How to Locate Your Sewer Clean-Out

Sewer cleanout
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More often than not, a clog in a toilet, sink, or other plumbing fixture will be solved by the use of a plunger or drain snake used right at the fixture itself. Sometimes, though, the main sewer line itself that carries waste from the house to the city sewer system can get clogged. Many homeowners have experienced the unpleasant symptom of this—a floor drain backing up so that foul, sewage-laden water spreads over the floor.

 

The main sewer line is the pipe that carries waste from every sink, toilet, and shower in your home, so when it gets clogged, it's a problem that just can't wait. When you call a plumber or sewer specialist to clear the stoppage, you almost always will be asked if you have a clean-out. The cost of the service call will be determined in part by your answer. Augering a main sewer line is fairly easy if there is an accessible clean-out; it's much harder (and more expensive) if the plumber has trouble getting at the sewer line. 

It's a good idea for every homeowner to know if they have a main drain clean-out fitting, and where it is located. Do you know where yours is?

What a Clean-Out Looks Like

A clean-out fitting can take a number of different appearances, but most typically it is a 3-inch or 4-inch diameter pipe with a visible cap that can be unscrewed with a wrench. Sometimes the main cleanout is located in the floor, while other times it may be a Y-fitting mounted at the base of the main soil-stack in the house.

In larger homes, it's possible there will be more than one sewer clean-out fitting. In warmer climates, the cleanout fitting will be located outside the house, usually close to the foundation, and will be set at ground level.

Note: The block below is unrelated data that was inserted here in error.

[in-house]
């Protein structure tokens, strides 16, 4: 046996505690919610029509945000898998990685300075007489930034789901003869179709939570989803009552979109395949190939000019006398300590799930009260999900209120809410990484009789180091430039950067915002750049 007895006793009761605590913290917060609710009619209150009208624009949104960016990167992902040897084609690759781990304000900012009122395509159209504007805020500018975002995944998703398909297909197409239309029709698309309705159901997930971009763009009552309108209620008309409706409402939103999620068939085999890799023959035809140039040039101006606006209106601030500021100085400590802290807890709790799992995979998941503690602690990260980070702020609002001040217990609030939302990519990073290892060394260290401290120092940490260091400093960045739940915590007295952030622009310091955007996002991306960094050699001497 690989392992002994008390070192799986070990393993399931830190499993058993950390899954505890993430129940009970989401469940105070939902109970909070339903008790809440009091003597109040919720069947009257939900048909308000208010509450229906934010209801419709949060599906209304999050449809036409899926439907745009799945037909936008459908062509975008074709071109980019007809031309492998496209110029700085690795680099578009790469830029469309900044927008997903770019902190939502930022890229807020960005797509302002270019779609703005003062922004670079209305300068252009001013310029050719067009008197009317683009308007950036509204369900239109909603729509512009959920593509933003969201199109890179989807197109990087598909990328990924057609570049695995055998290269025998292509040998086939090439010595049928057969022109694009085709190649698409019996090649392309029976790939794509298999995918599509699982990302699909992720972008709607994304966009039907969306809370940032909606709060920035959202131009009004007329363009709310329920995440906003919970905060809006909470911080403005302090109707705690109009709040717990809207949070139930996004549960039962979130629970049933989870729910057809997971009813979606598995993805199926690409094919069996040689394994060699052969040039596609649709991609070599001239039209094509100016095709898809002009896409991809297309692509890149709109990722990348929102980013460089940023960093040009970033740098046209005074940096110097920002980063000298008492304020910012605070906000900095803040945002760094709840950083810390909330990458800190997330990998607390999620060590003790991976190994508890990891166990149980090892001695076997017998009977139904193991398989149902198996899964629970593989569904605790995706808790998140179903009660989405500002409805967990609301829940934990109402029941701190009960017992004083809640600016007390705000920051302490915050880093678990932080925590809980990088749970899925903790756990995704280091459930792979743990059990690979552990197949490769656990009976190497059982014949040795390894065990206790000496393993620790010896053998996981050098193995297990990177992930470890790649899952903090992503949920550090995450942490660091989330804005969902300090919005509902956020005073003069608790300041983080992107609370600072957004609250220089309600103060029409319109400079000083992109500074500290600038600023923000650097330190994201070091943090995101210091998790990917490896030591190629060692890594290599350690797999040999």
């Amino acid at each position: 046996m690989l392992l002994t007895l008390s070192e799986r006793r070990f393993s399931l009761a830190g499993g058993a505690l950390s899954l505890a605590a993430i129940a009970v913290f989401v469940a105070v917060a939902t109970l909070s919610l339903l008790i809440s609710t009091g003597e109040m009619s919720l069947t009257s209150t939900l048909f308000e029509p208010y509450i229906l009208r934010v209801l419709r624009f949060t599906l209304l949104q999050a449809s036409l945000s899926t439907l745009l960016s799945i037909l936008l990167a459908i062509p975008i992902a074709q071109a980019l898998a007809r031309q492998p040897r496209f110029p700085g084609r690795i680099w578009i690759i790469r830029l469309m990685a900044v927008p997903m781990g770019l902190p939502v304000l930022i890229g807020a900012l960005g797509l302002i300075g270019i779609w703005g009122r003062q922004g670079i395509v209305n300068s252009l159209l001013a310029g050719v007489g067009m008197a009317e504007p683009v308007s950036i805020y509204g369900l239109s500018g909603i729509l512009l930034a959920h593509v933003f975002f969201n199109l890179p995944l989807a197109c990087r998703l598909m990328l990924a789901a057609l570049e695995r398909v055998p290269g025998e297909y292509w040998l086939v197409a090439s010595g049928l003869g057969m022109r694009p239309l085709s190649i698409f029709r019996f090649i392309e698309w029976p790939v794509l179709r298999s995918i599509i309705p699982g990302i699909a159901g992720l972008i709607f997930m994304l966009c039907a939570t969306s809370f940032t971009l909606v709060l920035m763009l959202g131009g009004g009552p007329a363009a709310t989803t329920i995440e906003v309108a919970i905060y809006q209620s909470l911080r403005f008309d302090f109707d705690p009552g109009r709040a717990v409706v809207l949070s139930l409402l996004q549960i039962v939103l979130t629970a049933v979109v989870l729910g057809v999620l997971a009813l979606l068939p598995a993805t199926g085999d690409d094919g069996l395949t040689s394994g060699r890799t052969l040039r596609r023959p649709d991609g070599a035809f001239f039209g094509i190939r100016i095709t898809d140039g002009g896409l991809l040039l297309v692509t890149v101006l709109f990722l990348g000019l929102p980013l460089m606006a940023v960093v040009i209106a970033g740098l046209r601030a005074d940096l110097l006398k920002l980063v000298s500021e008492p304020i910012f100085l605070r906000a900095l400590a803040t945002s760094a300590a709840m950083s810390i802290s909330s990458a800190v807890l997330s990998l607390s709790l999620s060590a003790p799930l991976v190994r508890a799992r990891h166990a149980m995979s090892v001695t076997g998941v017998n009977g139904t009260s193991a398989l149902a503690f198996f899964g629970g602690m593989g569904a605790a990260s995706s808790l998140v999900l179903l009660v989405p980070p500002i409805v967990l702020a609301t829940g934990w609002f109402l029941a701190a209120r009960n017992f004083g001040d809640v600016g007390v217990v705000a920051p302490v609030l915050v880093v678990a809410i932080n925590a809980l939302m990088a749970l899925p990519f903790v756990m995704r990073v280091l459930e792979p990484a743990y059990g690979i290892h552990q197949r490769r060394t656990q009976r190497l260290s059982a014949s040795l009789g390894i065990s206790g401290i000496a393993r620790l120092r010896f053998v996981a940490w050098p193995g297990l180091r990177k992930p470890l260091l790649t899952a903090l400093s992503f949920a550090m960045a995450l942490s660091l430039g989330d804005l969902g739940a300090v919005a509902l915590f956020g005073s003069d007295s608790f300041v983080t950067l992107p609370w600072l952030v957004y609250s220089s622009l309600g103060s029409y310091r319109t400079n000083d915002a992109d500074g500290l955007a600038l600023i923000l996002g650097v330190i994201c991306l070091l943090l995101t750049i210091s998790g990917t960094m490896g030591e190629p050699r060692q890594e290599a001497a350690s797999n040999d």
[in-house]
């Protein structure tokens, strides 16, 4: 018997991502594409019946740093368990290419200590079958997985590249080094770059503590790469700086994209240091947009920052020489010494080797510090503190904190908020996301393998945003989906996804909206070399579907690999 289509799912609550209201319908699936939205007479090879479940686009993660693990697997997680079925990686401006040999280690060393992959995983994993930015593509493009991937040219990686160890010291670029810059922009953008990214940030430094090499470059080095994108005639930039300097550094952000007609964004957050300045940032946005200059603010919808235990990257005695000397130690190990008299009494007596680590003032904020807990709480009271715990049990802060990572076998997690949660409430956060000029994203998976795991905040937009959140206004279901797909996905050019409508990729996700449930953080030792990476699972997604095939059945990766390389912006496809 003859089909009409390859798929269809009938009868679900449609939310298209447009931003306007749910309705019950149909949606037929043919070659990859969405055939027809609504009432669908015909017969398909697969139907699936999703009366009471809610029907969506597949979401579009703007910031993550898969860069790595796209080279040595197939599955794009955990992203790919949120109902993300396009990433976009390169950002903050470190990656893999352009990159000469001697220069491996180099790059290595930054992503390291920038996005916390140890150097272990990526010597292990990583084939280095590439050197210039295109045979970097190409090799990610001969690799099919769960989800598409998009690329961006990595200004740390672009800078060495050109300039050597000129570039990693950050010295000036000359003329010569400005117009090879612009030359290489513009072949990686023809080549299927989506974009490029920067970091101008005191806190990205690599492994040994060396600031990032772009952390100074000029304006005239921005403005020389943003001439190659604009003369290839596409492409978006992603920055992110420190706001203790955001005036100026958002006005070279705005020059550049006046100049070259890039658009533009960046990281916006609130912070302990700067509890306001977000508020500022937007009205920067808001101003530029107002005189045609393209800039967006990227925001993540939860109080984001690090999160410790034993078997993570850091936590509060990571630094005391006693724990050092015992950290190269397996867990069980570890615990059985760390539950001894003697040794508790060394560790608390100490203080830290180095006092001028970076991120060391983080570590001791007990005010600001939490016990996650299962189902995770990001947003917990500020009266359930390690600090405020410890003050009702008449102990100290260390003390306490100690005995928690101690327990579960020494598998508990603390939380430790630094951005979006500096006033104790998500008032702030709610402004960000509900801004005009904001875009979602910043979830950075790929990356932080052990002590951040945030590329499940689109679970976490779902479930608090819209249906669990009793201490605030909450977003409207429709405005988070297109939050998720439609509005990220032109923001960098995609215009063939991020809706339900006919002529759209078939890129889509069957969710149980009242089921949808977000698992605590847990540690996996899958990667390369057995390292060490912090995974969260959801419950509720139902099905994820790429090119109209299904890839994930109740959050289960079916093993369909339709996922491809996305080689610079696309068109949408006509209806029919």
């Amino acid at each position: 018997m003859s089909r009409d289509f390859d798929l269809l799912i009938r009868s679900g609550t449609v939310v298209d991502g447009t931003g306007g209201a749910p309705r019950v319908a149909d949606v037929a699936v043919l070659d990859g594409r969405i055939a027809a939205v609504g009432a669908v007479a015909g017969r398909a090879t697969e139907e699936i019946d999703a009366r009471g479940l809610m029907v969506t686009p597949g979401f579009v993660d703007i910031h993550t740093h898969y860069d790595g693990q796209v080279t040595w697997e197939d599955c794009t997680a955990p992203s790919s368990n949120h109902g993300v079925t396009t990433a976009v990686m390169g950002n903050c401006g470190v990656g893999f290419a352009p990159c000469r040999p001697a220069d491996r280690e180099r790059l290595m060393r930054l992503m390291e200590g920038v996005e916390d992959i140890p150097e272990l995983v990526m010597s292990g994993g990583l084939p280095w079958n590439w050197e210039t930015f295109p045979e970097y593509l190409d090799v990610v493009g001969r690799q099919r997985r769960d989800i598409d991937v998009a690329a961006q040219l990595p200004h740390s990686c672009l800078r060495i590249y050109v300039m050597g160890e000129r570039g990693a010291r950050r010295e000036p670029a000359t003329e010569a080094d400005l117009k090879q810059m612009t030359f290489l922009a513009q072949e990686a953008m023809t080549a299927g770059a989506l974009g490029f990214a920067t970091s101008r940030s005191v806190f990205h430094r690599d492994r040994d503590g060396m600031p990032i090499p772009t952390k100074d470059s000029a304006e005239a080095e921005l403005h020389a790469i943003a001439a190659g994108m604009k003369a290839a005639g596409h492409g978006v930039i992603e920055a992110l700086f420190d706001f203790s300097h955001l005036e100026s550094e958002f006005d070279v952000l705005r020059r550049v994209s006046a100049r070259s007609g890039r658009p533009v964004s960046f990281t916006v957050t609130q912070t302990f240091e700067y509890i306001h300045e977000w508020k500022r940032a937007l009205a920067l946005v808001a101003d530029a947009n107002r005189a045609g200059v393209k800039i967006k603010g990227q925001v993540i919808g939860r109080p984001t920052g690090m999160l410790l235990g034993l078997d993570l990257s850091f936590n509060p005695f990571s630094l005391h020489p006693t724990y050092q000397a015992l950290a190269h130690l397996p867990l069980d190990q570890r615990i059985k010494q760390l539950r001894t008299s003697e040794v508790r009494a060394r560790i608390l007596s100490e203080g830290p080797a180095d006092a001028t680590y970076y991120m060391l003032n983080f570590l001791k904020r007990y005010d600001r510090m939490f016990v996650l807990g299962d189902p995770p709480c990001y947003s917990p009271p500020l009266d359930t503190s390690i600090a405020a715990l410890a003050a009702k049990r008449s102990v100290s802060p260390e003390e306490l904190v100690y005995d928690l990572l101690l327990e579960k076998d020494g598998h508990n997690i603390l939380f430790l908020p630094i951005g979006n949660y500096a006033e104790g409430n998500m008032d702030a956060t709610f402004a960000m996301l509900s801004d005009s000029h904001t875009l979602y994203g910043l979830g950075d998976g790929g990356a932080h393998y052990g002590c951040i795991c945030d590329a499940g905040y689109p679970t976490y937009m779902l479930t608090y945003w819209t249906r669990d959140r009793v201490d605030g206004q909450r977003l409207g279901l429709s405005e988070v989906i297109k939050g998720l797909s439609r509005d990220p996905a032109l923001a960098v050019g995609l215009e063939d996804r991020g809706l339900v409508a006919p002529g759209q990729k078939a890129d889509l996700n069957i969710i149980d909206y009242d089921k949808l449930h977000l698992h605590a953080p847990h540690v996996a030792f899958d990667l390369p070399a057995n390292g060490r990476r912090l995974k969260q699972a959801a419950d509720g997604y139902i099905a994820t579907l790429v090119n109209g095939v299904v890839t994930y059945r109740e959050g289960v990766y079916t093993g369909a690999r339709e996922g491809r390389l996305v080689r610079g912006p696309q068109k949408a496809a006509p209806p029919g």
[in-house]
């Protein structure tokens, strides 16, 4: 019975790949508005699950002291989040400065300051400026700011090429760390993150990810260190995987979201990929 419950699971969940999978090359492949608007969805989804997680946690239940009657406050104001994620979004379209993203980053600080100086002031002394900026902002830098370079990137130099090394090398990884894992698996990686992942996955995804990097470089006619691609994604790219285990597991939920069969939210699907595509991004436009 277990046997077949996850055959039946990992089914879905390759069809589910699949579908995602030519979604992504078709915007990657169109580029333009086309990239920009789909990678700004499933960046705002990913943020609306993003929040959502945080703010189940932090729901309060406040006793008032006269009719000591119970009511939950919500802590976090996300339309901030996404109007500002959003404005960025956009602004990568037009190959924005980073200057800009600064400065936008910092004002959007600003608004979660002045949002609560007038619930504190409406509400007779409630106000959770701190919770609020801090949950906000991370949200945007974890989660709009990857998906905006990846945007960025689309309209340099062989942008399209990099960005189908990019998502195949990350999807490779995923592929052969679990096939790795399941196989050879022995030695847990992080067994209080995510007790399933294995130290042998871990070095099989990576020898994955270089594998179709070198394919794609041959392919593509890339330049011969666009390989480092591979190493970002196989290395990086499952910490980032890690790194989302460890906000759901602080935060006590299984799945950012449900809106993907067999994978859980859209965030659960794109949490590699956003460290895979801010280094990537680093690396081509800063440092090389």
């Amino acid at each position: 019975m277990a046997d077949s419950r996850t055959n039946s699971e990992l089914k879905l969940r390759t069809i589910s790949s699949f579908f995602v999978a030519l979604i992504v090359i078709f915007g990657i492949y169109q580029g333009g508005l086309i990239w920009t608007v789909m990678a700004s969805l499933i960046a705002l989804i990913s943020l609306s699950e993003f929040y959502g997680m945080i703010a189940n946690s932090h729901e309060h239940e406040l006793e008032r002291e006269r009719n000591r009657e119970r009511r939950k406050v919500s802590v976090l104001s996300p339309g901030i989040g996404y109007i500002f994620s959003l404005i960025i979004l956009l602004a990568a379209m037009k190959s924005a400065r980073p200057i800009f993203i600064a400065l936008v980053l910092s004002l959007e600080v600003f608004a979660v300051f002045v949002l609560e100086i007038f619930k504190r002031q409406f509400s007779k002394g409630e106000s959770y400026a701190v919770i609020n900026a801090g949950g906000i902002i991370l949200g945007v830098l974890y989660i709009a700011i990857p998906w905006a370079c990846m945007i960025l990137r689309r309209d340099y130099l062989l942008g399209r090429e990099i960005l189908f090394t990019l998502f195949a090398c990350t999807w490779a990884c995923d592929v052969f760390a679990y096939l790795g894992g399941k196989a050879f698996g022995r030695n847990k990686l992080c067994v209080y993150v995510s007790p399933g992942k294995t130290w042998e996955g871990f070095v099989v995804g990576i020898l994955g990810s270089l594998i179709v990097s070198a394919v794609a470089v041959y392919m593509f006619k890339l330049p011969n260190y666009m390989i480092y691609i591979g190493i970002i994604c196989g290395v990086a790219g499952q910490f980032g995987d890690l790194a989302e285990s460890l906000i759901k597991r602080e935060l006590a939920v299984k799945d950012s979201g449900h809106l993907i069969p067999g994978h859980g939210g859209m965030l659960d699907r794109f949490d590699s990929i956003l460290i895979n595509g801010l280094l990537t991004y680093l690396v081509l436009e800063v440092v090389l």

Where To Find It

Finding a clean-out is not always easy. It is very often found in a utility area, but since it is used infrequently, it's common for homeowners to forget about it and gradually hide it behind shelving, benches, or stored items.

 

In colder climates, the main clean-out is almost always located inside the house as a protection against freezing, often in a basement. You may see a 3-inch- or 4-inch-diameter pipe stub extending out from the slab floor. The stub out will have a screw-in plug, which is your main drain access. When a clog or stoppage in the main drain line occurs, this will be where you access the line to auger it clear of obstructions.

In slab homes in cold climates, the main clean-out may be in a utility room or attached garage. One way to find it is to visualize a line from a floor drain running out toward the municipal sewer lines, which usually lie beneath the street. In most cases, the main clean-out will be located at some point along this line from floor drain to street. 

In warmer regions, the main clean-out is more often on the exterior of the house. You will need to carefully look at all sides to the house to find the sewer clean-out, because there could be more than one, and they can be obscured by landscaping. Often, the main clean-out is set into the ground or a concrete slab, with a hinged round cover.

Knowing the location of your main clean-out can save you valuable time when a sewer emergency arises.

Make sure everyone in your family knows where it is located.